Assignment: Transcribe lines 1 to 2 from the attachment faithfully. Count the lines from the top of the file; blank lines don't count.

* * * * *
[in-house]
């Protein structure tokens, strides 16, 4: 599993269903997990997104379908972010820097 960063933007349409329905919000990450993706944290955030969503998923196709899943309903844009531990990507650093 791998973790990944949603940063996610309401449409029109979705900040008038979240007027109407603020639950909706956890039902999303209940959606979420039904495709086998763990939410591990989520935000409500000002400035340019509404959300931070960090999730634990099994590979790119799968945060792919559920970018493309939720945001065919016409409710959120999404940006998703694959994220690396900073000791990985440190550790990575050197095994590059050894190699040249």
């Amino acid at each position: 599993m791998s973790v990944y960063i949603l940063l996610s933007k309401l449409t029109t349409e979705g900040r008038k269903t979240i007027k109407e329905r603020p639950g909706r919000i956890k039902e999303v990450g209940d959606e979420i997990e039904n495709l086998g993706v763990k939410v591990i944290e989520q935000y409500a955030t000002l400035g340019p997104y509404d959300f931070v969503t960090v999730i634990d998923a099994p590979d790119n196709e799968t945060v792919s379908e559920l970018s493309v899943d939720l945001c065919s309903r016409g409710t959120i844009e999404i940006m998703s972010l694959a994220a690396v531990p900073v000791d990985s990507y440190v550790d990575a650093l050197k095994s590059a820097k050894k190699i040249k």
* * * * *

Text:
[in-house]
């Protein structure tokens, strides 16, 4: 599993269903997990997104379908972010820097 960063933007349409329905919000990450993706944290955030969503998923196709899943309903844009531990990507650093 791998973790990944949603940063996610309401449409029109979705900040008038979240007027109407603020639950909706956890039902999303209940959606979420039904495709086998763990939410591990989520935000409500000002400035340019509404959300931070960090999730634990099994590979790119799968945060792919559920970018493309939720945001065919016409409710959120999404940006998703694959994220690396900073000791990985440190550790990575050197095994590059050894190699040249």